But the TikTok therapists are here to stay, at least for now. As the world grows ever more interconnected through social media platforms, we’re seeing a rise in mental health practitioners who are moonlighting as social media influencers not just on TikTok but Instagram as well. While there certainly may be some benefits to this trend in its most benign form — professionals offering basic psycho-educational content about depression or anxiety, or countering the stigma around seeking treatment — a recent New York Times article details how on Therapy TikTok, it’s not so easy for therapists to maintain the persona of a blank slate. As Dani Blum writes in the piece, “the line between content creator and licensed professional blurs often in TikTok’s frenetic ecosystem. For therapists in particular, often pegged as stoic, notepad-clutching intellectuals, showing off social aspects of their personalities can feel like rebellion.”

As a future therapist myself, I’m equal parts fascinated and disheartened by the trend. On the one hand, I understand that it was likely inevitable. A friend of mine, Yelena Akhtiorskaya, who works as a psychoanalyst in New York, felt the same when I asked her about the trend. She saw the rise of therapy TikTok as a small part in the larger trend of celebrity therapists such as Esther Perel, Orna Garalnik of Couple’s Therapy on Showtime, and Phil Stutz, the famous psychiatrist and subject of Jonah’s Hill’s documentary about his experience in treatment. As a novelist herself, she understood that therapists, like all people these days, must sometimes curate multiple public personas on social media. She wondered, however, how the self-disclosure many TikTok therapists engage in would affect a client’s ability to project onto a therapist.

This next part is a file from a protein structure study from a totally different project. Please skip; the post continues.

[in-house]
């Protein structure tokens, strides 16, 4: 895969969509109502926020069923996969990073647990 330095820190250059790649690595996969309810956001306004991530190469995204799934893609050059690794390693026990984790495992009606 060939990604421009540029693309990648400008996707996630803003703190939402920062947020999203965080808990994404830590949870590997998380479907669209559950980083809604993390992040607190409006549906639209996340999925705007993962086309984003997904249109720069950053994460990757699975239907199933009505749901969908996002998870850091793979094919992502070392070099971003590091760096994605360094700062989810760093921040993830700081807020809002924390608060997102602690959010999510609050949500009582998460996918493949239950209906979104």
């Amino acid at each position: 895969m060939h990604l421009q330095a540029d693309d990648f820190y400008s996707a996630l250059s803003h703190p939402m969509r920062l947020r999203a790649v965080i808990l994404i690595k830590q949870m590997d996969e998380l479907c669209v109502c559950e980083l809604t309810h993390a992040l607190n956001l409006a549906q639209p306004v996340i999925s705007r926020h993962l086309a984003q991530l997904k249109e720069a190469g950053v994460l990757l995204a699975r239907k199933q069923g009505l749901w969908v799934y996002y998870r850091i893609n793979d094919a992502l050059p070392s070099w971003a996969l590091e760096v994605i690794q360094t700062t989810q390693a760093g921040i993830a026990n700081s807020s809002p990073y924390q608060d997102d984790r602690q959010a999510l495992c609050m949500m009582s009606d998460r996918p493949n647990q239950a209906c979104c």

“The therapeutic relationship,” she said, “the transference and counter-transference that take place between therapist and client, are essential to the process, but it happens slowly over time. How do you build a relationship with someone you’ve been watching walk around their apartment or play with their dog while they offer mental health hacks?”

Other therapists expressed similar skepticism. Steve Thorpe, an LCPC in Chicago who works both with couples and individuals, told me that “any time you’re trying to package something for social media, you’re not really tailoring it for a specific person. It’s hard to offer pre-packaged advice without really knowing a person or both people. And even if you could, therapy is not advice-giving. It’s not the same thing as coaching.”

While it seemed plausible to him that some info about, say, coping strategies or communication techniques could be helpful to viewers, and that there was likely little harm in a potential client getting a glimpse of a potential therapist’s style to see if it resonated for them, there’s no replacement for actually stepping into a room with someone, be it virtual or real. “The process of helping someone starts with getting to know them. You have to learn about the contexts of their relationships, their family of origin, their attachment style, their psychological and social history. And in the long term, a lot of psychodynamic healing comes from re-parenting, being with someone who sees you, lets you be neurotic and chaotic and sticks with you. There’s just no quick and easy substitute for that.”

Unfortunately, there’s no eyeliner hacks or hoof-trimming shortcuts for therapy.

Kim Brooks is the author of Small Animals: Parenthood in the Age of Fear. She lives in Chicago.